# komponisto comments on What is Bayesianism? - Less Wrong

81 26 February 2010 07:43AM

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Comment author: 01 March 2010 02:06:30AM *  6 points [-]

(Some folks have expressed disapproval of this conversation continuing in this thread; ironically, though, it's becoming more and more an explicit lesson in Bayesianism -- as this comment in particular will demonstrate. Nevertheless, after this comment, I am willing to move it elsewhere, if people insist.)

Again, I think this question is a diversion from what I have been arguing; its truth or falseness does not substantially affect the truth or falseness of my actual claims (as opposed to beliefs mentioned in passing)

You're in Bayes-land here, not a debating society. Beliefs are what we're interested in. There's no distinction between an argument that a certain point of view should be taken seriously and an argument that the point of view in question has a significant probability of being true. If you want to make a case for the former, you'll necessarily have to make a case for the latter.

That said, I made a start at a Bayesian analysis, but ran out of mental swap-space. If someone wants to suggest what I need to do next, I might be able to do it.

Here's how you do a Bayesian analysis: you start with a prior probability P(H). Then you consider how much more likely the evidence is to occur if your hypothesis is true (P(E|H)) than it is in general (P(E)) -- that is, you calculate P(E|H)/P(E). Multiplying this "strength of evidence" ratio P(E|H)/P(E) by the prior probability P(H) gives you your posterior (updated) probability P(H|E).

Alternatively, you could think in terms of odds: starting with the prior odds P(H)/P(~H), and considering how much more likely the evidence is to occur if your hypothesis is true (P(E|H)) than if it is false (P(E|~H)); the ratio P(E|H)/P(E|~H) is called the "likelihood ratio" of the evidence. Multiplying the prior odds by the likelihood ratio gives you the posterior odds P(H|E)/P(~H|E).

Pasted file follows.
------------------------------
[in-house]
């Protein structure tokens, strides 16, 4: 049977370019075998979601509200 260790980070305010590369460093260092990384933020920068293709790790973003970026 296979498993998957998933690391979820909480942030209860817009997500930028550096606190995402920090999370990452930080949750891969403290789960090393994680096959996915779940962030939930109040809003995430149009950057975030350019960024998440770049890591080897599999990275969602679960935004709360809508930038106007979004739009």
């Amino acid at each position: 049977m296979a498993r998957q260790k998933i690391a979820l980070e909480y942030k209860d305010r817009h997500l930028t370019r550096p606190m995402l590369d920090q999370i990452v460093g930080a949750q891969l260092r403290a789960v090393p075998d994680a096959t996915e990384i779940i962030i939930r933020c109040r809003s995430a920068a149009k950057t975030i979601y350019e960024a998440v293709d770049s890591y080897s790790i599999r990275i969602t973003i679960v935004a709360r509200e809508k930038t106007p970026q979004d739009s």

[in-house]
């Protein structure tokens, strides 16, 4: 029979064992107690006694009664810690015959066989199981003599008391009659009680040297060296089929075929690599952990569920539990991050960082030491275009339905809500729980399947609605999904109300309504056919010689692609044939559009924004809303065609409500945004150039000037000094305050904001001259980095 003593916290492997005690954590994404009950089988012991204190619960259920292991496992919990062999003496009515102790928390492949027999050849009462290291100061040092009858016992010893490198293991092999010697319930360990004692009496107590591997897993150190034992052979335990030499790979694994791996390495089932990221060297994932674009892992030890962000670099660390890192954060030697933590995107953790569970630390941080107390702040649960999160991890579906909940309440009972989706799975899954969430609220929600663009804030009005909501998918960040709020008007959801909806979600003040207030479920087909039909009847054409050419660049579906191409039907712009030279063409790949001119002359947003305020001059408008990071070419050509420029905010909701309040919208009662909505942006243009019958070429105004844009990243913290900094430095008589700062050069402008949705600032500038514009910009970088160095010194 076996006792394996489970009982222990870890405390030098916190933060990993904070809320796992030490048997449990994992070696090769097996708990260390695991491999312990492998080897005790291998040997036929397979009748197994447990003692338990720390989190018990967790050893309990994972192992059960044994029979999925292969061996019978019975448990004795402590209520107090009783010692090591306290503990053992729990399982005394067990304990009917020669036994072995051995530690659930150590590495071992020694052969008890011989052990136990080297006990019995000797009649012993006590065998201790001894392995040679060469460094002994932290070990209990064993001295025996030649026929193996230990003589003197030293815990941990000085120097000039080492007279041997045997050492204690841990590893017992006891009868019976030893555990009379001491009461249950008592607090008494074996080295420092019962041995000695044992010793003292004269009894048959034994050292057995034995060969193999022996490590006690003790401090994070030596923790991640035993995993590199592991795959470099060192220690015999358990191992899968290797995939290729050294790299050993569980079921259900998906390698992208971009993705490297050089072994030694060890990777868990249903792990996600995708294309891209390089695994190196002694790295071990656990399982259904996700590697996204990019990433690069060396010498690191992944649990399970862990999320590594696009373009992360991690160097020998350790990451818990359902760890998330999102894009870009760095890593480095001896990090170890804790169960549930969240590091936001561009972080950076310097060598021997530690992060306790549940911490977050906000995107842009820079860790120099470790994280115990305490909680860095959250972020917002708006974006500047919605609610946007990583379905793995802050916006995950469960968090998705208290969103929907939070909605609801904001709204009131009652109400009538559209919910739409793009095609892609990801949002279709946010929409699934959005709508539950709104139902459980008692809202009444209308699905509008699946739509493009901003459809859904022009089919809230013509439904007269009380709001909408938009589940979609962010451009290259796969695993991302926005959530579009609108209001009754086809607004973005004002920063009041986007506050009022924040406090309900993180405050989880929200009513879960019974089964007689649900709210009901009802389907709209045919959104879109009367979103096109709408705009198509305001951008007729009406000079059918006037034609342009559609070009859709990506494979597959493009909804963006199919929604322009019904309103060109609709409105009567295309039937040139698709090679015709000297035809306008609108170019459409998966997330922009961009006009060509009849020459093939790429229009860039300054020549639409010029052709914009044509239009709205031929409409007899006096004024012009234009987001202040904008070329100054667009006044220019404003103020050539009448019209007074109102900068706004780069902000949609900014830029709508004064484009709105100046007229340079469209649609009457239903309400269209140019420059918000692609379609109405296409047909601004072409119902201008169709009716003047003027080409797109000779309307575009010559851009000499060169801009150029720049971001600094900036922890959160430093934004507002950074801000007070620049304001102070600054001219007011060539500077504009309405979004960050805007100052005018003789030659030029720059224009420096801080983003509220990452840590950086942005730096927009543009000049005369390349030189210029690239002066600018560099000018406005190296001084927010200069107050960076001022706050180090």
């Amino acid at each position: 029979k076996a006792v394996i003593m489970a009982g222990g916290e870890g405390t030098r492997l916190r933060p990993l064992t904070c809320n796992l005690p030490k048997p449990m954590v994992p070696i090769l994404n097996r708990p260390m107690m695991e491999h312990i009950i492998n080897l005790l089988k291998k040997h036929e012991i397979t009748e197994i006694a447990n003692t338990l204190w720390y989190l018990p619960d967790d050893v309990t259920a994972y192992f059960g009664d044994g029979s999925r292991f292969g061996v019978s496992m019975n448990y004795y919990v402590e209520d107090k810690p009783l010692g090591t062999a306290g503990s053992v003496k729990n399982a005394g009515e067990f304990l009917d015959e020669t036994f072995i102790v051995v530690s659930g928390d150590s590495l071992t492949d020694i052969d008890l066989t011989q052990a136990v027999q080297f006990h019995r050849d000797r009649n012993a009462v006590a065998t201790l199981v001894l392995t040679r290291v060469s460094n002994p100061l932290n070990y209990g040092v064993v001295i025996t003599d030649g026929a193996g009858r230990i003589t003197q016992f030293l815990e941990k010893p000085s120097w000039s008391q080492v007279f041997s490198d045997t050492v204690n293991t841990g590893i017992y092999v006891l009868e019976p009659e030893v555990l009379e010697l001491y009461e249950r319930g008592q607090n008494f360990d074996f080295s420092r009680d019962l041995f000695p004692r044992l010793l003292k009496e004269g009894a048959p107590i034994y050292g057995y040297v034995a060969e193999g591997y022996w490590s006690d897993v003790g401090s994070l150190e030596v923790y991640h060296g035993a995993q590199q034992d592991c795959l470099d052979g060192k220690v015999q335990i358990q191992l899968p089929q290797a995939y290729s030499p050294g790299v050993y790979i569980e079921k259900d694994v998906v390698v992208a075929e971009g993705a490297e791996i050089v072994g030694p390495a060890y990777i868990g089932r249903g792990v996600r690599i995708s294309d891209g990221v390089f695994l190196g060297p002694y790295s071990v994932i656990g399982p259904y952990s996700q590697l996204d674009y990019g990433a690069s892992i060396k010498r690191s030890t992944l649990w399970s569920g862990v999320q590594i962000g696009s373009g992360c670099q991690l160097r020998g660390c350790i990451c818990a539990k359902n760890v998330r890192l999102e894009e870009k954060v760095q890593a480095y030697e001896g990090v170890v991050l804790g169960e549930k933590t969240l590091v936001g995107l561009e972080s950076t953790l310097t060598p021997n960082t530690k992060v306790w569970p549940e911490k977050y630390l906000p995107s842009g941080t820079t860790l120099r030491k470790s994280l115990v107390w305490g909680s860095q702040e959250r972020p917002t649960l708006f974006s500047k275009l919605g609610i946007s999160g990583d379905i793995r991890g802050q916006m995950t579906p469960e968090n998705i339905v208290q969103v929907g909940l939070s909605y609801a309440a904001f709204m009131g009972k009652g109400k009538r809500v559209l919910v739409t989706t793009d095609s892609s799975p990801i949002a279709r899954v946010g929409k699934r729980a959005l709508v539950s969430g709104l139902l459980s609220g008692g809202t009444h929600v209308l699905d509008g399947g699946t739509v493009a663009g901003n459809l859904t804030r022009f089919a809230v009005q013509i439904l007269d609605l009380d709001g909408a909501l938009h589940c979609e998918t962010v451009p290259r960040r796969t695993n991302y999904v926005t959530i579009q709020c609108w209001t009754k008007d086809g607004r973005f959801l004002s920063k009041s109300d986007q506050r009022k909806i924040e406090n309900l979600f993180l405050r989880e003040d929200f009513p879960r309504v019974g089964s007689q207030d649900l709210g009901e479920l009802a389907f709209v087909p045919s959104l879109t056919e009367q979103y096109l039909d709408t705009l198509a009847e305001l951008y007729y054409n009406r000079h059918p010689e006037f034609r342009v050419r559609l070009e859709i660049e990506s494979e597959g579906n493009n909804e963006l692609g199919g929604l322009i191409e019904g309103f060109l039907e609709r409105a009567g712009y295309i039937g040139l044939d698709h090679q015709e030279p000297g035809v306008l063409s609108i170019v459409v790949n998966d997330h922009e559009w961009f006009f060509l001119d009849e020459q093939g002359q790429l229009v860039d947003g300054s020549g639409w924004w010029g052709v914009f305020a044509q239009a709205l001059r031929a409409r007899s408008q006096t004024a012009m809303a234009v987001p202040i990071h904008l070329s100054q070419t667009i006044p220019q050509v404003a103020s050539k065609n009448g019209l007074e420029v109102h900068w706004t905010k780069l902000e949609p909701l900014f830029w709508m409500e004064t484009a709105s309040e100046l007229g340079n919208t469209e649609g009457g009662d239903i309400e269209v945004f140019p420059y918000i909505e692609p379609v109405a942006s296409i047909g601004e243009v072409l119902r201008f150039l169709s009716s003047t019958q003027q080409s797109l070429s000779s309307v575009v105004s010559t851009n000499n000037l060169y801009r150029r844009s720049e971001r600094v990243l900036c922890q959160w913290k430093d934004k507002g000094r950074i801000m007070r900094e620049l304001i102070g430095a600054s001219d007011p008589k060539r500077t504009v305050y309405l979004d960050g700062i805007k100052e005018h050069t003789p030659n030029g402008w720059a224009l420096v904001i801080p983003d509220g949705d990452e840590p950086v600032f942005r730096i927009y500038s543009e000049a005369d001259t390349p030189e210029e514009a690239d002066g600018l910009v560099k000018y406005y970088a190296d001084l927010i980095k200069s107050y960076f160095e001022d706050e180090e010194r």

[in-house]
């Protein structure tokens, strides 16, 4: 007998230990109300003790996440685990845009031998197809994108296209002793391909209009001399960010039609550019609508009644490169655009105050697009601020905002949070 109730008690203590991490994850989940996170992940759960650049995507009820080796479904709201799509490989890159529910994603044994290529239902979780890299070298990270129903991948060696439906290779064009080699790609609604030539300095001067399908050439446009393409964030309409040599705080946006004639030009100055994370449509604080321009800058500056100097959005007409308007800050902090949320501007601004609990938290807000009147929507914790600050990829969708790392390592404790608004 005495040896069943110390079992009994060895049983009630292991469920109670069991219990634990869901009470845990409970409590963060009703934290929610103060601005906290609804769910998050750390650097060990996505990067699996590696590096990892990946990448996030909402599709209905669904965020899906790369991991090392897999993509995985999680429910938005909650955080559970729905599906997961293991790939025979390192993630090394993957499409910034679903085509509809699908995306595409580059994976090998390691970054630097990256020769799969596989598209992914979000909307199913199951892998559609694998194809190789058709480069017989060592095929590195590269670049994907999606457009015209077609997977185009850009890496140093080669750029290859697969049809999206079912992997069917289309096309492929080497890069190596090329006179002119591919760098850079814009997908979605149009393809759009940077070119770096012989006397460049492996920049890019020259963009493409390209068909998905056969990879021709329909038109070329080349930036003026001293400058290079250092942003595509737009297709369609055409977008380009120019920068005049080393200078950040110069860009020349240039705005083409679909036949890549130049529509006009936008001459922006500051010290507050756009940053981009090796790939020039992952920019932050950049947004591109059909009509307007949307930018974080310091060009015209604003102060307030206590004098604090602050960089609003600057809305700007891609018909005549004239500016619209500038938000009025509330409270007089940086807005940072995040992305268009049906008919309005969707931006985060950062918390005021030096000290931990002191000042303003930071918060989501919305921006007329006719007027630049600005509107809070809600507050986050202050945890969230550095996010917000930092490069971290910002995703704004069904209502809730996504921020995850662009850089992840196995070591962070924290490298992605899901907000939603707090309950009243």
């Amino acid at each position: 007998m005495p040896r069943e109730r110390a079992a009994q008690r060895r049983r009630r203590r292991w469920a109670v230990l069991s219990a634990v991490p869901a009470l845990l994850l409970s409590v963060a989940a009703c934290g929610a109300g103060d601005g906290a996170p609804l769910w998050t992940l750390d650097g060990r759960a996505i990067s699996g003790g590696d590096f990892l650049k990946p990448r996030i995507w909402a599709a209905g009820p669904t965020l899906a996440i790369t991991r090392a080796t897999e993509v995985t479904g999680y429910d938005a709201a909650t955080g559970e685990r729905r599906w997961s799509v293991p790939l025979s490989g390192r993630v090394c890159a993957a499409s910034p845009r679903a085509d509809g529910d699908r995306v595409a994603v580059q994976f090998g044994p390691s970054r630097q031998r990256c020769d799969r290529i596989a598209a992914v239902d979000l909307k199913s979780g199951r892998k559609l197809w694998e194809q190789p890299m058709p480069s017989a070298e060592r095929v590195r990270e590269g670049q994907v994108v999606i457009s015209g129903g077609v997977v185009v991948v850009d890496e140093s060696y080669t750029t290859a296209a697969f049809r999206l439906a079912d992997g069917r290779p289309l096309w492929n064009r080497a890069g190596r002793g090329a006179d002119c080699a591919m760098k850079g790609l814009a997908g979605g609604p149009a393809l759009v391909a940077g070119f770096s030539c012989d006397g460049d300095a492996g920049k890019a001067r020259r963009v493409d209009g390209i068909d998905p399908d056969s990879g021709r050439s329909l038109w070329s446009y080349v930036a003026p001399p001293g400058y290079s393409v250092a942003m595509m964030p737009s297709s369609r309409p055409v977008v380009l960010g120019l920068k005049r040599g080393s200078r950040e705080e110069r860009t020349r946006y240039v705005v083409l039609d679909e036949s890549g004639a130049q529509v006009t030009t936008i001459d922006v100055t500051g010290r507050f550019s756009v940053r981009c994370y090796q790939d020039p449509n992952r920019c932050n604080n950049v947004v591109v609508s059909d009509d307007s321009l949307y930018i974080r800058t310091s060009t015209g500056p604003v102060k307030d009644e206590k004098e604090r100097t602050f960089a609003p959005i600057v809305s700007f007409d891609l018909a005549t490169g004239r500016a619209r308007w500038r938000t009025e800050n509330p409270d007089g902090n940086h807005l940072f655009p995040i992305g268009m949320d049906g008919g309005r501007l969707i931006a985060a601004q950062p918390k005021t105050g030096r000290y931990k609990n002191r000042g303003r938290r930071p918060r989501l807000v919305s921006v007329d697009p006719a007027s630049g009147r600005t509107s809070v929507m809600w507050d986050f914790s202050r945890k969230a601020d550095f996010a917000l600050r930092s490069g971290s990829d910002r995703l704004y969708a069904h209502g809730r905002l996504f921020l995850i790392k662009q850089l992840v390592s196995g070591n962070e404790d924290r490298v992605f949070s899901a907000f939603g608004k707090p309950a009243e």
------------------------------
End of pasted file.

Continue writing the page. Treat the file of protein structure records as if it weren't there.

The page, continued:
One of the two questions you need to answer is: by what factor do you think the evidence raises the probability/odds of your hypothesis being true? Are we talking twice as likely? Ten times? A hundred times?

If you know that, plus your current estimate of how likely your hypothesis is, division will tell you what your prior was -- which is the other question you need to answer.

Is there enough information there to calculate some odds, or are there still bits missing?

If there's enough information for you to have a belief, then there's enough information to calculate the odds. Because, if you're a Bayesian, that's what these numbers represent in the first place: your degree of belief.

I'm not sure what you're suggesting by your use of the word "failure" here

"Your failure to dismiss..." is simply an English-language locution that means "The fact that you did not dismiss..."